A new research study planned at CRAG, Center for Research in Agricultural Genomics in Barcelona, Spain, is focusing on the de novo sequencing of the musk melon (Cucumis melo).
CRAG recently bought a Genome Sequencer FLX from 454 Life Sciences, a centre of excellence of Roche Applied Science, for use in this project and in support of other ongoing research projects.
The institute is a consortium between CSIC (Spanish National Research Council), IRTA (Institute for Food and Agricultural Research and Technology) and UAB (Autonomous University of Barcelona); several major agricultural seed companies are acting as sponsors.
The institute will start work with 50 scientists and a total of 200 people working in plant and farm animal genomics and their applications in breeding. CRAG will be ready for full operation by mid 2009 in a new building under construction in the campus of UAB in Bellaterra, near Barcelona.
The Genome Sequencer FLX System at CRAG will be used for the melon sequencing project and in support of other on-going research projects. The major applications used will be whole genome and BAC sequencing, small RNA analysis and transcriptome sequencing.
One important application area is the de novo sequencing of eukaryotic plant genomes. The institute is planning to start sequencing of the melon genome which is similar in size to the rice genome at 450 Mb by the end of 2008.
With a pilot phase already underway, the aims of the project are to understand the basic processes of development and pathogen resistance in melon and to provide tools for breeders to enhance the pathogen resistance of cultivated varieties and to facilitate the breeding of fruit characters such as aroma, shape and ripening.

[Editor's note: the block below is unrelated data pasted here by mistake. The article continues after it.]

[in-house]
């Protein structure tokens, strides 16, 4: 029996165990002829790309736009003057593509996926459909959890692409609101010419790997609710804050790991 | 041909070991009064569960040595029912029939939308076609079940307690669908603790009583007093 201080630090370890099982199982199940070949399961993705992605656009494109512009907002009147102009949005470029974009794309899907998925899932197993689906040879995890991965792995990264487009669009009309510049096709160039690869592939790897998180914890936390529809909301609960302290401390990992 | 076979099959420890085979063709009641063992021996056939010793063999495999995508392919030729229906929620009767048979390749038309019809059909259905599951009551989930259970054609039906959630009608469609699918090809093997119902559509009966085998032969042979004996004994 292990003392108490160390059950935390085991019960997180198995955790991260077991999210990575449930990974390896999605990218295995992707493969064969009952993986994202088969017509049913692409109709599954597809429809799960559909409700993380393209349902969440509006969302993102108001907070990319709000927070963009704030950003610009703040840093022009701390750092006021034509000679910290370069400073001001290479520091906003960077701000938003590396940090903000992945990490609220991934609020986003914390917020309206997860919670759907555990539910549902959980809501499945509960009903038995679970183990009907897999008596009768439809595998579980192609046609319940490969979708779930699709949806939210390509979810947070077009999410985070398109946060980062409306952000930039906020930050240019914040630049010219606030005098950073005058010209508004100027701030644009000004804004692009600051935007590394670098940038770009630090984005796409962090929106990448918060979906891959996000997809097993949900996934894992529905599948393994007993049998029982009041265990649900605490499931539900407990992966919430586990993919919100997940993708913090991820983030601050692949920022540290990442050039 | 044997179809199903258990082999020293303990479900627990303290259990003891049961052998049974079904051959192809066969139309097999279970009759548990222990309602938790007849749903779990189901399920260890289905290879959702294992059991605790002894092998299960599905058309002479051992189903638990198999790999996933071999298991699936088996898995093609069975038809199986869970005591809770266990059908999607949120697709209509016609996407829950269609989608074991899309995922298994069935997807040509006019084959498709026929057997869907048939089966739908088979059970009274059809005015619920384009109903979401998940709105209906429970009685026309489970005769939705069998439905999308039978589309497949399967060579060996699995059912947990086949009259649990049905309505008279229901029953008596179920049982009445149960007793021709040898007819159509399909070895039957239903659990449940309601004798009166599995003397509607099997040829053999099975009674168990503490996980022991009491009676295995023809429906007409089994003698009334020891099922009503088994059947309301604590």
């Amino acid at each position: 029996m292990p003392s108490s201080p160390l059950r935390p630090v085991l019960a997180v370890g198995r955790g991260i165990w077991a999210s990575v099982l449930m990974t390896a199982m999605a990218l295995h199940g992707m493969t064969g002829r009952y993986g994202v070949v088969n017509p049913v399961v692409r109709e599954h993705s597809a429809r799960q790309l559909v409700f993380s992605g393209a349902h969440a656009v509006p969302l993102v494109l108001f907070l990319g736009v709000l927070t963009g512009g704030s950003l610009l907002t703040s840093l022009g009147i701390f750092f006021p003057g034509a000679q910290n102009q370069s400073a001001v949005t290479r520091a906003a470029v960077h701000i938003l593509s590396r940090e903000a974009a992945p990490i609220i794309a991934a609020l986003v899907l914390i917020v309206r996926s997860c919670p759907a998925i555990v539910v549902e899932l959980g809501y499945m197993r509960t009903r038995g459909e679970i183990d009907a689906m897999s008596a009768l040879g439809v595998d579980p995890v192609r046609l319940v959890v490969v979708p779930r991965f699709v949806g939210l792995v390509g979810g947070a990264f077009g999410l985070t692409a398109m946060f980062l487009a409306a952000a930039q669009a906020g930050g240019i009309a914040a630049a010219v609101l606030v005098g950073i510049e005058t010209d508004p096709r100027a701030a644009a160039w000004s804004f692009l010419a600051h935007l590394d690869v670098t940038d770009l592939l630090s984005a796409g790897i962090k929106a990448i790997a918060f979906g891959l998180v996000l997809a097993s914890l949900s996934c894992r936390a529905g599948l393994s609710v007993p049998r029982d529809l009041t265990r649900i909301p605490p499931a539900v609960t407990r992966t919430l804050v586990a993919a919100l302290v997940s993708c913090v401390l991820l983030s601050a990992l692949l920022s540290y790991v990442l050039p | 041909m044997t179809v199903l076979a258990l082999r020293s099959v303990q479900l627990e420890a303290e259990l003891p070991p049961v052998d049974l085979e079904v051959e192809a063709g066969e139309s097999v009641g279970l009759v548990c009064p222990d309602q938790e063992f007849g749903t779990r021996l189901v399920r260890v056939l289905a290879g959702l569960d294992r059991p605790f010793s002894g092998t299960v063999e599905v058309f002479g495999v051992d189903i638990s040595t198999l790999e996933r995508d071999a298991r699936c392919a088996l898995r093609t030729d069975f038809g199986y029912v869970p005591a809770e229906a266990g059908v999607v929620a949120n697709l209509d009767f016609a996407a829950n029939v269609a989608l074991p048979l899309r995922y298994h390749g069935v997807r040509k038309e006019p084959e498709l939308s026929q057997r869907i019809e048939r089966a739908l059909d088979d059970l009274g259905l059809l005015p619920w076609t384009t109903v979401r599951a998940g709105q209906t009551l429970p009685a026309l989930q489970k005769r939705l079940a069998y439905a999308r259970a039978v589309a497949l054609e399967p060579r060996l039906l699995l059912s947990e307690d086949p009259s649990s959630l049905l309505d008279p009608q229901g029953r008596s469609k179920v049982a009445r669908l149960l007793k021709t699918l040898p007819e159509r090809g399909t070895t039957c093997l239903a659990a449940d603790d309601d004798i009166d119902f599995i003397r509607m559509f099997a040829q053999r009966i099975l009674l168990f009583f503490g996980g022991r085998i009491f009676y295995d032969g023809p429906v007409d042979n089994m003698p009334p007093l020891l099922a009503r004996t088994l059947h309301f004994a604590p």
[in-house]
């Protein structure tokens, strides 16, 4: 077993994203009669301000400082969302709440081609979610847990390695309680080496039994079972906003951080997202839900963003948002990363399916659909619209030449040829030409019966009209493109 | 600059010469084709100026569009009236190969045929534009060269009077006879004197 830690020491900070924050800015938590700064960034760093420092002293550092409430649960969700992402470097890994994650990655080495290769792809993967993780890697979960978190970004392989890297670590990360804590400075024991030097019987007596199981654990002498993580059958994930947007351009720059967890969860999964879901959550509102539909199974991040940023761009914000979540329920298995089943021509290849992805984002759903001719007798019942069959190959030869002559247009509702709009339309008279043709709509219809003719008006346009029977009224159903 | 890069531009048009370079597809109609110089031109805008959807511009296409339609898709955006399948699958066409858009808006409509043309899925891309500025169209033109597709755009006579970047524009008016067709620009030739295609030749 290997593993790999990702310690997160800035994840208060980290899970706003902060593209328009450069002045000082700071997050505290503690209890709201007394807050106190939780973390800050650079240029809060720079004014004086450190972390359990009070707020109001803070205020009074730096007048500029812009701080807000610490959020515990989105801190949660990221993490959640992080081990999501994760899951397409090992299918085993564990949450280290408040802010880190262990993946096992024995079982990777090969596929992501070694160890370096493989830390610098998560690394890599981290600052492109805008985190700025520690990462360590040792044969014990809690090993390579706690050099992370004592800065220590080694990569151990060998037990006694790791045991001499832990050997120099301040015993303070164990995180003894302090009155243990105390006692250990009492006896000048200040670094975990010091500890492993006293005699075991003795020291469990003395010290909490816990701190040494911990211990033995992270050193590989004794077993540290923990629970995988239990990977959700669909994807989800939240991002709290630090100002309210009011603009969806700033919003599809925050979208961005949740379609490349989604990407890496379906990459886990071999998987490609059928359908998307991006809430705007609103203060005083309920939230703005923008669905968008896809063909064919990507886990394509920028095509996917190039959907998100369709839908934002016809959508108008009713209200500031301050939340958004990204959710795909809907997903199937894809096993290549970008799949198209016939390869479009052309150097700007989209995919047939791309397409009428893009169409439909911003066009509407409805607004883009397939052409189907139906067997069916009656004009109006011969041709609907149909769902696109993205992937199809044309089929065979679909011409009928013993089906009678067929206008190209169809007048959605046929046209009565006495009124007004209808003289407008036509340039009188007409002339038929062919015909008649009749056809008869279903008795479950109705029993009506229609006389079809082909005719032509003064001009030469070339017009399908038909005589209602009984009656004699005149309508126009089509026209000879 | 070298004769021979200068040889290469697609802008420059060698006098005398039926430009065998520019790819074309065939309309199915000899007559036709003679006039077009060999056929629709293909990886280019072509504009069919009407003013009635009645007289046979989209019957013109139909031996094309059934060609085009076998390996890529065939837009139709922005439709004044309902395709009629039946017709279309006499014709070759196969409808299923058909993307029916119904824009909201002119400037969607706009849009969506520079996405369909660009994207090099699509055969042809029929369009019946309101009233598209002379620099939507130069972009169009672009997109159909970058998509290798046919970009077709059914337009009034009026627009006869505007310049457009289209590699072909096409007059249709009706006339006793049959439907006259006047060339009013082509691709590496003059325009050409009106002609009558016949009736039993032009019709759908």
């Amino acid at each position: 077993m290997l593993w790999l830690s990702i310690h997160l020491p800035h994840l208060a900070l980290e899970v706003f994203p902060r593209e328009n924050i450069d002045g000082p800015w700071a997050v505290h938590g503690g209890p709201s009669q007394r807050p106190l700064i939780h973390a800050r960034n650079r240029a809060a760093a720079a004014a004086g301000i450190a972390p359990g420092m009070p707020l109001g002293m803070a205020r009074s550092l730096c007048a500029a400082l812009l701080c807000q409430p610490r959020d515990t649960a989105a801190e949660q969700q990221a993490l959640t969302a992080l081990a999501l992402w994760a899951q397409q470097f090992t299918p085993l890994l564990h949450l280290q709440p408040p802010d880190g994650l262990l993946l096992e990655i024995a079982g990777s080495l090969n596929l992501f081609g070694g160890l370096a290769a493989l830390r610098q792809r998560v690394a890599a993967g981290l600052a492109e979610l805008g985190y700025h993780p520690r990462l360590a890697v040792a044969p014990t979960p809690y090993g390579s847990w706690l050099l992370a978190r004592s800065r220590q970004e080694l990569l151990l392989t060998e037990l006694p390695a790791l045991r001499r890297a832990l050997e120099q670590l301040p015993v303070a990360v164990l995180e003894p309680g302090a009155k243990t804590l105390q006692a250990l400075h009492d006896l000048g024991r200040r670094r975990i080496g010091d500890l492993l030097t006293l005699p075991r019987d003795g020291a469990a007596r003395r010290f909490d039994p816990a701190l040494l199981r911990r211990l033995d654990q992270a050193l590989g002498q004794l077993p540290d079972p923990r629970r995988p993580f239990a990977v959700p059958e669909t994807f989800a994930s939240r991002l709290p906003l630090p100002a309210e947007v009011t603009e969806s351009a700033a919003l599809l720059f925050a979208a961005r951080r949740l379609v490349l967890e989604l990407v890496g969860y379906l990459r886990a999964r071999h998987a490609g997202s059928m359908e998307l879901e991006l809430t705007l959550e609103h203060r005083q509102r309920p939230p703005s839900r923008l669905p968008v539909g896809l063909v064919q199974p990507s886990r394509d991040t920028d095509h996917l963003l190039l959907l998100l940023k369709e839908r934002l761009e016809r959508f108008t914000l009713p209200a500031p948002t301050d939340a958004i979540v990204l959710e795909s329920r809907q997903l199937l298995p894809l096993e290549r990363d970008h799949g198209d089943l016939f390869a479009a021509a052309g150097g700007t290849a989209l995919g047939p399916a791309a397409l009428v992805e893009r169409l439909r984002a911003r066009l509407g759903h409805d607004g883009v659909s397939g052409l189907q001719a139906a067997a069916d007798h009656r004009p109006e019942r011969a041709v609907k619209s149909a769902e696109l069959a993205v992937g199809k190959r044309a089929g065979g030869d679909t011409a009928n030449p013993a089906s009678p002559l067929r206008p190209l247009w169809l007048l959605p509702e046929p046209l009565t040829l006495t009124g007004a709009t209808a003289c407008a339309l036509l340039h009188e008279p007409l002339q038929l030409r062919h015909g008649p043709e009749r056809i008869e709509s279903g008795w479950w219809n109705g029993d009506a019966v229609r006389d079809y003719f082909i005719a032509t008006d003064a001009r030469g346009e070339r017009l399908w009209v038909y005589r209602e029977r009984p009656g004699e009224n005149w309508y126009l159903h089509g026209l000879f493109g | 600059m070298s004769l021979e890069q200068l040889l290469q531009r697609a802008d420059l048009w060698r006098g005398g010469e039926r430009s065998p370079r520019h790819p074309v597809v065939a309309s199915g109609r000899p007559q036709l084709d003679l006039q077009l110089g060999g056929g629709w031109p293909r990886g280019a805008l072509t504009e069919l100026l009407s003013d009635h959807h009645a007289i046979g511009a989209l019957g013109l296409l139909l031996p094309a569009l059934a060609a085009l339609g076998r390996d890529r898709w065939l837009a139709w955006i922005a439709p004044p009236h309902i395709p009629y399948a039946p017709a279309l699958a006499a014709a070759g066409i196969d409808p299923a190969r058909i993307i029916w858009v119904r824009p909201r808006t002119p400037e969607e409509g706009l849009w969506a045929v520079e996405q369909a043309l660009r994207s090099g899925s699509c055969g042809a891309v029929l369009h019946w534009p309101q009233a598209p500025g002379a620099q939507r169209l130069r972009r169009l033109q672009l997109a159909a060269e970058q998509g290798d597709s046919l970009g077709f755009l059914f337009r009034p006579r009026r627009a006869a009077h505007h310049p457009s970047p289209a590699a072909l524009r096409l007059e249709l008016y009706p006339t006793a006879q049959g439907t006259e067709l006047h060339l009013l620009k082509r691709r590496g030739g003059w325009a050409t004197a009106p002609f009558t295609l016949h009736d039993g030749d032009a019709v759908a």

“The melon sequencing project is of strategic importance in Spain because melon is the second most produced vegetable crop, after tomato,” said Jordi Garcia-Mas, Head of Marker Assisted Breeding at the Institute of Agro-Food Research and Technology.
“We choose the Genome Sequencer FLX System from a number of competiting solutions because of its long read lengths, throughput, and application flexibility. The large number of high-value publications using the sequencing technology of 454 was a major reason for the decision.”
“The instrument will also be important for other projects in our centre such as gene regulation in model and crop plants both at the level of transcription and by small RNAs or for SNP discovery in crop plants and farm animals” said Pere Puigdomenech, Director of CRAG.